How Fast Do Strawberries Mold?

how fast do strawberries moldThis is a question submitted to Strawberry Plants .org by a reader. The information provided in response to the question may benefit others with the same or similar inquiries. Therefore, it has been added to the archive page of submitted questions. See the Strawberry FAQ for more questions, or use the search box at the top right of this page to search this site for information.

Q: How Fast Do Strawberries Mold?

On August 24, 2010, Corye asked:

Which strawberry will mold the fastest, the one the porch or the one on the kitchen counter?

Answer to: How Fast Do Strawberries Mold?

If you are talking about an actual strawberry, one left on the porch will likely be eaten by a feathered friend or other critters long before it has a chance to mold.  Mold/fungi spores are virtually ubiquitous, so both will mold rapidly if not eaten by animals.  The one on the kitchen counter will likely begin becoming moldy in a day or two if it isn’t refrigerated. For more related information, see the “Care After Picking” section on the Strawberry Picking page or the Strawberry Buying Guide.

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9 thoughts on “How Fast Do Strawberries Mold?

    • immabeawannabe,
      Strawberries mold due to the rich substrate provided by their soft flesh. Mold spores are ubiquitous. When they come in contact with the flesh of the nutrient-dense strawberry, they send filamentous out-shoots into the berry decomposing and digesting it. For a better idea about how mycelium and fungi work, I would recommend this book.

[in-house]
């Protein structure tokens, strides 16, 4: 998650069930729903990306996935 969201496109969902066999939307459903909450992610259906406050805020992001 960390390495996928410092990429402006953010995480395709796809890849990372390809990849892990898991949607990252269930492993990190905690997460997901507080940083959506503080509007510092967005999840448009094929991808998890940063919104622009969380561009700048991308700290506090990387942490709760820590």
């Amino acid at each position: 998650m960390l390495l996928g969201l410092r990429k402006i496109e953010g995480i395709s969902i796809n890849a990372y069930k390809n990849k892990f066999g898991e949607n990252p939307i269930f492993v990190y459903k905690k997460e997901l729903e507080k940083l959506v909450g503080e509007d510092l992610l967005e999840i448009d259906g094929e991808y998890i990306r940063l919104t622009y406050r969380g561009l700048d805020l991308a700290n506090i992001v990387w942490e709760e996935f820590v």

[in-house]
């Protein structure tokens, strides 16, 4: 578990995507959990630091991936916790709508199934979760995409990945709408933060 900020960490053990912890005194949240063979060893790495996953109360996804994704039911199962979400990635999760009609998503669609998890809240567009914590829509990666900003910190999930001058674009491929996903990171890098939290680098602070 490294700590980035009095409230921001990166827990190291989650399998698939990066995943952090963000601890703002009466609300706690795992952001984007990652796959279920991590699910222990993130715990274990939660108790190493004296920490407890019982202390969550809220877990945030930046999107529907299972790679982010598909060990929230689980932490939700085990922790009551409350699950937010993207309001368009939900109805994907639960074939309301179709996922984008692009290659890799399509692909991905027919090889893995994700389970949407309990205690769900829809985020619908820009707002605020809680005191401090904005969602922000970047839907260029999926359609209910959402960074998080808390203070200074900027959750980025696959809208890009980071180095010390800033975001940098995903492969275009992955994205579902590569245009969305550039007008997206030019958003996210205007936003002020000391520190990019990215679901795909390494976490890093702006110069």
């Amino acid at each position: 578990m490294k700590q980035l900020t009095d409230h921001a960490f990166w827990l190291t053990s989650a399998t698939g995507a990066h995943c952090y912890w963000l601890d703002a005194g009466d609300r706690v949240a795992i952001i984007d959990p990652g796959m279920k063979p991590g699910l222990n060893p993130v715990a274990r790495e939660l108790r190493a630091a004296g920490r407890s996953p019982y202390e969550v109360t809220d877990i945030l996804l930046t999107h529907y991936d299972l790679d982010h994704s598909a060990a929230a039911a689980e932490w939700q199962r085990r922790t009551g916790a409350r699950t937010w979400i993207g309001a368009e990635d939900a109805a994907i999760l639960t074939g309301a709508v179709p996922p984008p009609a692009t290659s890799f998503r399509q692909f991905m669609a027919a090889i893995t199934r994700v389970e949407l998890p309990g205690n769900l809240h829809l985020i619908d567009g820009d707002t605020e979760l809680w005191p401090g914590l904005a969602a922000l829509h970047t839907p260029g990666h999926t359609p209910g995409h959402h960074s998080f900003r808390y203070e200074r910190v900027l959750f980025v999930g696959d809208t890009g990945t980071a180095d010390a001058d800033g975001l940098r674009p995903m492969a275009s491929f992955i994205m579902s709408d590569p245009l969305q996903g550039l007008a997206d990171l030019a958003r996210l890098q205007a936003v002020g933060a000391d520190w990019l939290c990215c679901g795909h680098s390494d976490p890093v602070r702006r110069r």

1. what does the mold do though does it eat through or what? i think i remember reading from a website that mold is attracted to sweet fruits and something about going through

    • strawberry shortcake,
      Mold spores are ubiquitous. They end up coming in contact with the moist strawberry and growing into the fruit. Also, mycelium from fungus will often traverse such fruits and produce fruiting bodies called that send out spores also. Hopefully that helps!

  2. Gray mold of strawberries is caused by a fungus, Botrytis cinerea, which infects both the flowers and fruits. Because of this, Botrytis can greatly reduce fruit yields and is considered one of the most damaging diseases of strawberry. Botrytis is most prevalent during prolonged cool, wet weather during bloom and near harvest.
    Thankfully strawberry girl

  3. Went strawberry picking yesterday between 11am & noon.
    The berries were mostly red, firm and looked beautiful. Being new at this I thought that spreading the berries (along with the not so ripe berries) out on a counter overnight would bring better results by the morning. Now I have strawberries that have whitish areas that may be mold, some developed soft, mushy spots, and the few that looked ‘safe to eat’ were tasteless. What went wrong?

    • Orliss,
      I’m not sure, but if you washed them, the extra moisture very well could have facilitated mold growth. Sorry!

  4. I left two strawberrys in my lunchbox after being refrigerated they were in they’re for 1 1/2 days, is it moldy??? Ps I’m very afraid of mold, help!!!

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